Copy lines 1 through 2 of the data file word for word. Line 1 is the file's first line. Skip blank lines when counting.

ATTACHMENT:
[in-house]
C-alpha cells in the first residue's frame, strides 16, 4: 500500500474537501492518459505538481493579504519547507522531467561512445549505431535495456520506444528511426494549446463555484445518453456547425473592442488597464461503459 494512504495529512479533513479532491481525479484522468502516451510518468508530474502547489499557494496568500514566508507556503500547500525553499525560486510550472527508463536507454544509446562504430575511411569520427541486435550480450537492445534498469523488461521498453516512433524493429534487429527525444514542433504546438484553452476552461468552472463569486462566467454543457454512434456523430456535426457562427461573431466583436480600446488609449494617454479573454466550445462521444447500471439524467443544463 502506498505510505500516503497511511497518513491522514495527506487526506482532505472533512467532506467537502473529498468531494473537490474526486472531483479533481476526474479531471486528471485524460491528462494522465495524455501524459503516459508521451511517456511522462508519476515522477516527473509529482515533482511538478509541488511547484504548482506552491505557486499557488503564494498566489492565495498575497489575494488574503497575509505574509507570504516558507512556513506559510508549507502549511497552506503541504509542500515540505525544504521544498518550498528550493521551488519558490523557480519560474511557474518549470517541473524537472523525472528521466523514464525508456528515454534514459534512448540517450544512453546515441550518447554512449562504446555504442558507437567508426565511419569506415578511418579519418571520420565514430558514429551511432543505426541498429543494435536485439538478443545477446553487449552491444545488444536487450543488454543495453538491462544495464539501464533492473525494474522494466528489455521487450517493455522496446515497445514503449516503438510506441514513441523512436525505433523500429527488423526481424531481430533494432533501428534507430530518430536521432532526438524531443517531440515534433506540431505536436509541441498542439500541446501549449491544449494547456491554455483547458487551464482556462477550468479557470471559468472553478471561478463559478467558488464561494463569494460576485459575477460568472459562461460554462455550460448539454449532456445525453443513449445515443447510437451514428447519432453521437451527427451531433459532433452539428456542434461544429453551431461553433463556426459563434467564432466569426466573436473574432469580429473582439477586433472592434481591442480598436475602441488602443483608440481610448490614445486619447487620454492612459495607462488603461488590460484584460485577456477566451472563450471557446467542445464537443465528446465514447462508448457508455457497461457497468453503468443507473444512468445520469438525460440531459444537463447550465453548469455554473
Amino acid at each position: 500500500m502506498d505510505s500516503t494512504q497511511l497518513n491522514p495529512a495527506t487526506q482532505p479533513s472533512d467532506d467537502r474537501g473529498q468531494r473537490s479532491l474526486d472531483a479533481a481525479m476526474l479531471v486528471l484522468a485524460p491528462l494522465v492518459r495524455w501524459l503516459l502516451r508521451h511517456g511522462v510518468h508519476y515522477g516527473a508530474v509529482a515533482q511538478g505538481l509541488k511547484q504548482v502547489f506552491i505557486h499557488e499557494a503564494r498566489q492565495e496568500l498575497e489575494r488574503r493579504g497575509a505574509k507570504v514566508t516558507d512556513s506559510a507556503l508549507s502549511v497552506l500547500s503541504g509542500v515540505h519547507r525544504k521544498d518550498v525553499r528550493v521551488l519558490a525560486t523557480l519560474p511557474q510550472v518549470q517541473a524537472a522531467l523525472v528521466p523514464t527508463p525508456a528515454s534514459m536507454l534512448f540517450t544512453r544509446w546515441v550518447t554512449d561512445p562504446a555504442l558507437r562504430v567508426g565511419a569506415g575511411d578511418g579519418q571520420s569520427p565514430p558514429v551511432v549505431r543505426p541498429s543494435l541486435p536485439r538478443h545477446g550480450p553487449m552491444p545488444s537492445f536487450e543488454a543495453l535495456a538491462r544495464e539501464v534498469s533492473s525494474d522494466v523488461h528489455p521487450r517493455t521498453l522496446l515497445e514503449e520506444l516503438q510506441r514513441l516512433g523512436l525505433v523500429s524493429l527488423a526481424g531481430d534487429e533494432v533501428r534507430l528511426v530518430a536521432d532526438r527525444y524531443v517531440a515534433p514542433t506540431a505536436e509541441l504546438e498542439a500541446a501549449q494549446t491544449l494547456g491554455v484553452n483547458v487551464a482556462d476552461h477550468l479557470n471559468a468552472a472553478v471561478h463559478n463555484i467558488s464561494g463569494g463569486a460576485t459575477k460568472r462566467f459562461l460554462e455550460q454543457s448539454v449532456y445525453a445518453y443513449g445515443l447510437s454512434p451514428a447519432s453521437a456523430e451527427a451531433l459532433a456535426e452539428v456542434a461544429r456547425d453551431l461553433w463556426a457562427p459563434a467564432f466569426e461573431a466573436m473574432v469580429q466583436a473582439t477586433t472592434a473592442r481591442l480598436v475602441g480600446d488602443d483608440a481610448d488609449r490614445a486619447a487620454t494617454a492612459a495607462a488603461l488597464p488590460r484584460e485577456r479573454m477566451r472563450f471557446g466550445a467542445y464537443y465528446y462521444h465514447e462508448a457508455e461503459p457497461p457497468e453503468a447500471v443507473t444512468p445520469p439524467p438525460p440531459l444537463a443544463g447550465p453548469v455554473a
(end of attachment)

[in-house]
C-alpha cells in the first residue's frame, strides 16, 4: 500500500474537501492518459505538481493579504519547507522531467561512445549505431535495456520506444528511426494549446463555484445518453456547425473592442488597464461503459 494512504495529512479533513479532491481525479484522468502516451510518468508530474502547489499557494496568500514566508507556503500547500525553499525560486510550472527508463536507454544509446562504430575511411569520427541486435550480450537492445534498469523488461521498453516512433524493429534487429527525444514542433504546438484553452476552461468552472463569486462566467454543457454512434456523430456535426457562427461573431466583436480600446488609449494617454479573454466550445462521444447500471439524467443544463 502506498505510505500516503497511511497518513491522514495527506487526506482532505472533512467532506467537502473529498468531494473537490474526486472531483479533481476526474479531471486528471485524460491528462494522465495524455501524459503516459508521451511517456511522462508519476515522477516527473509529482515533482511538478509541488511547484504548482506552491505557486499557488503564494498566489492565495498575497489575494488574503497575509505574509507570504516558507512556513506559510508549507502549511497552506503541504509542500515540505525544504521544498518550498528550493521551488519558490523557480519560474511557474518549470517541473524537472523525472528521466523514464525508456528515454534514459534512448540517450544512453546515441550518447554512449562504446555504442558507437567508426565511419569506415578511418579519418571520420565514430558514429551511432543505426541498429543494435536485439538478443545477446553487449552491444545488444536487450543488454543495453538491462544495464539501464533492473525494474522494466528489455521487450517493455522496446515497445514503449516503438510506441514513441523512436525505433523500429527488423526481424531481430533494432533501428534507430530518430536521432532526438524531443517531440515534433506540431505536436509541441498542439500541446501549449491544449494547456491554455483547458487551464482556462477550468479557470471559468472553478471561478463559478467558488464561494463569494460576485459575477460568472459562461460554462455550460448539454449532456445525453443513449445515443447510437451514428447519432453521437451527427451531433459532433452539428456542434461544429453551431461553433463556426459563434467564432466569426466573436473574432469580429473582439477586433472592434481591442480598436475602441488602443483608440481610448490614445486619447487620454492612459495607462488603461488590460484584460485577456477566451472563450471557446467542445464537443465528446465514447462508448457508455457497461457497468453503468443507473444512468445520469438525460440531459444537463447550465453548469455554473